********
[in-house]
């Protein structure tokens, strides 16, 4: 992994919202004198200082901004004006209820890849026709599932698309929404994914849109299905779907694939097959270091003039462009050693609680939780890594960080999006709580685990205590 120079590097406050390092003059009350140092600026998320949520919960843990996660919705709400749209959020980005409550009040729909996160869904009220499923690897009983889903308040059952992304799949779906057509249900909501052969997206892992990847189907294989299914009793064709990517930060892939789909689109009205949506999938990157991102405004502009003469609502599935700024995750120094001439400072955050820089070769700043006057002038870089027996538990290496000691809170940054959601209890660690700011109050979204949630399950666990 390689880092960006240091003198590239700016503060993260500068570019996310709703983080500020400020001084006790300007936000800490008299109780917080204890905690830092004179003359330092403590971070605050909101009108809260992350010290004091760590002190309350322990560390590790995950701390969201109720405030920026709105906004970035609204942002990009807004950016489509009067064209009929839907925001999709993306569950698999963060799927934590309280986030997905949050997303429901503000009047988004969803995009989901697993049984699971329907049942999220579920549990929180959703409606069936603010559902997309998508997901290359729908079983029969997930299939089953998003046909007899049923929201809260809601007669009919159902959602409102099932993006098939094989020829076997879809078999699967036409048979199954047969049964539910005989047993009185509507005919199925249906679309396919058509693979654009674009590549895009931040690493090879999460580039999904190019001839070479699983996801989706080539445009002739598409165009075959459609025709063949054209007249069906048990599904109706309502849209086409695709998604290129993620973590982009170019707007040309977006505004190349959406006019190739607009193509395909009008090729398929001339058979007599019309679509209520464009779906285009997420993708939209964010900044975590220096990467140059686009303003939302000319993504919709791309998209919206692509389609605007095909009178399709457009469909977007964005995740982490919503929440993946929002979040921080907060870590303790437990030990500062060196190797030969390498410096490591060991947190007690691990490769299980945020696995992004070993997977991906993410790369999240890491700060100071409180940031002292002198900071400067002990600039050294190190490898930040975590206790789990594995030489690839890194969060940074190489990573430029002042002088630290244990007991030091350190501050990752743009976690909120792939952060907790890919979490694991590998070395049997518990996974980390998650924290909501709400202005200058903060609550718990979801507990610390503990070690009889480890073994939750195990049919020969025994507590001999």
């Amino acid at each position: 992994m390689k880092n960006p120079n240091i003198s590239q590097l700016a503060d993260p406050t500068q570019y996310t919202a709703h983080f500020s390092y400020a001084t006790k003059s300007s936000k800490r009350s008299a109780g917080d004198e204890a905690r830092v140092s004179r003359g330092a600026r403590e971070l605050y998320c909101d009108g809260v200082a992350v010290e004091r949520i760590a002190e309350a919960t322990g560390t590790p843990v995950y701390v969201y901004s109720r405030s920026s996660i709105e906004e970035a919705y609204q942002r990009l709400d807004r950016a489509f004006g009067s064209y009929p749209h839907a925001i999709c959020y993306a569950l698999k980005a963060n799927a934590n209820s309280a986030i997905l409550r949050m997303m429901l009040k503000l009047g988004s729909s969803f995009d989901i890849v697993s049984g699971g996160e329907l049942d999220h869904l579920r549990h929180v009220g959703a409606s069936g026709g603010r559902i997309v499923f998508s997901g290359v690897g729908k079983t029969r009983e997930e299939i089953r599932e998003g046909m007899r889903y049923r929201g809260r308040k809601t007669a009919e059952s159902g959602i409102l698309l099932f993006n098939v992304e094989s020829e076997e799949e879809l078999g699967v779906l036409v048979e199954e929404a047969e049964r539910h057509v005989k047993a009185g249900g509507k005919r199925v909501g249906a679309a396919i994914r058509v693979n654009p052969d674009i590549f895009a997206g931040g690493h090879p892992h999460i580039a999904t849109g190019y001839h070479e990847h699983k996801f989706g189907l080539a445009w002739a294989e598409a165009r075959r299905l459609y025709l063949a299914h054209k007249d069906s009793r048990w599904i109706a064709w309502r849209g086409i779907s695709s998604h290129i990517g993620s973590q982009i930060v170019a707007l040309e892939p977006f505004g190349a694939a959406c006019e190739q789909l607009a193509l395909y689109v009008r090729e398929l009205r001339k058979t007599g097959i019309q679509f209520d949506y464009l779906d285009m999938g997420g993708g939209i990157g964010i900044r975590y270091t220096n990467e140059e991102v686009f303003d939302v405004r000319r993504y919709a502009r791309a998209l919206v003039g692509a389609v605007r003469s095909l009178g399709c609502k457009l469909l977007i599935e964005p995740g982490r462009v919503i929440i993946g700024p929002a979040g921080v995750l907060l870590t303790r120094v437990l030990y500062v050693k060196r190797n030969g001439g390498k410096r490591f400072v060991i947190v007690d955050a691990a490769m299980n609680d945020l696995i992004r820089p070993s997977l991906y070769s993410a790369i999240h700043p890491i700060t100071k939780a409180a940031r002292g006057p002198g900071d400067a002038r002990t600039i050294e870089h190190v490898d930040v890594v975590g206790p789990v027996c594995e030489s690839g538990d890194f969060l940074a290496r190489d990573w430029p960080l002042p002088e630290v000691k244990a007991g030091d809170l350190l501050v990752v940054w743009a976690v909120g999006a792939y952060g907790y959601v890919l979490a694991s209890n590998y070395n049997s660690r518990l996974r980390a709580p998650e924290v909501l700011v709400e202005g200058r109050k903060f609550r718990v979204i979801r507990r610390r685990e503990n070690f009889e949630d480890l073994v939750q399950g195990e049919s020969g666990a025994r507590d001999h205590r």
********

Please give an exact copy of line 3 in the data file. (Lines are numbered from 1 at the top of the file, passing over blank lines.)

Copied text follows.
């Amino acid at each position: 992994m390689k880092n960006p120079n240091i003198s590239q590097l700016a503060d993260p406050t500068q570019y996310t919202a709703h983080f500020s390092y400020a001084t006790k003059s300007s936000k800490r009350s008299a109780g917080d004198e204890a905690r830092v140092s004179r003359g330092a600026r403590e971070l605050y998320c909101d009108g809260v200082a992350v010290e004091r949520i760590a002190e309350a919960t322990g560390t590790p843990v995950y701390v969201y901004s109720r405030s920026s996660i709105e906004e970035a919705y609204q942002r990009l709400d807004r950016a489509f004006g009067s064209y009929p749209h839907a925001i999709c959020y993306a569950l698999k980005a963060n799927a934590n209820s309280a986030i997905l409550r949050m997303m429901l009040k503000l009047g988004s729909s969803f995009d989901i890849v697993s049984g699971g996160e329907l049942d999220h869904l579920r549990h929180v009220g959703a409606s069936g026709g603010r559902i997309v499923f998508s997901g290359v690897g729908k079983t029969r009983e997930e299939i089953r599932e998003g046909m007899r889903y049923r929201g809260r308040k809601t007669a009919e059952s159902g959602i409102l698309l099932f993006n098939v992304e094989s020829e076997e799949e879809l078999g699967v779906l036409v048979e199954e929404a047969e049964r539910h057509v005989k047993a009185g249900g509507k005919r199925v909501g249906a679309a396919i994914r058509v693979n654009p052969d674009i590549f895009a997206g931040g690493h090879p892992h999460i580039a999904t849109g190019y001839h070479e990847h699983k996801f989706g189907l080539a445009w002739a294989e598409a165009r075959r299905l459609y025709l063949a299914h054209k007249d069906s009793r048990w599904i109706a064709w309502r849209g086409i779907s695709s998604h290129i990517g993620s973590q982009i930060v170019a707007l040309e892939p977006f505004g190349a694939a959406c006019e190739q789909l607009a193509l395909y689109v009008r090729e398929l009205r001339k058979t007599g097959i019309q679509f209520d949506y464009l779906d285009m999938g997420g993708g939209i990157g964010i900044r975590y270091t220096n990467e140059e991102v686009f303003d939302v405004r000319r993504y919709a502009r791309a998209l919206v003039g692509a389609v605007r003469s095909l009178g399709c609502k457009l469909l977007i599935e964005p995740g982490r462009v919503i929440i993946g700024p929002a979040g921080v995750l907060l870590t303790r120094v437990l030990y500062v050693k060196r190797n030969g001439g390498k410096r490591f400072v060991i947190v007690d955050a691990a490769m299980n609680d945020l696995i992004r820089p070993s997977l991906y070769s993410a790369i999240h700043p890491i700060t100071k939780a409180a940031r002292g006057p002198g900071d400067a002038r002990t600039i050294e870089h190190v490898d930040v890594v975590g206790p789990v027996c594995e030489s690839g538990d890194f969060l940074a290496r190489d990573w430029p960080l002042p002088e630290v000691k244990a007991g030091d809170l350190l501050v990752v940054w743009a976690v909120g999006a792939y952060g907790y959601v890919l979490a694991s209890n590998y070395n049997s660690r518990l996974r980390a709580p998650e924290v909501l700011v709400e202005g200058r109050k903060f609550r718990v979204i979801r507990r610390r685990e503990n070690f009889e949630d480890l073994v939750q399950g195990e049919s020969g666990a025994r507590d001999h205590r």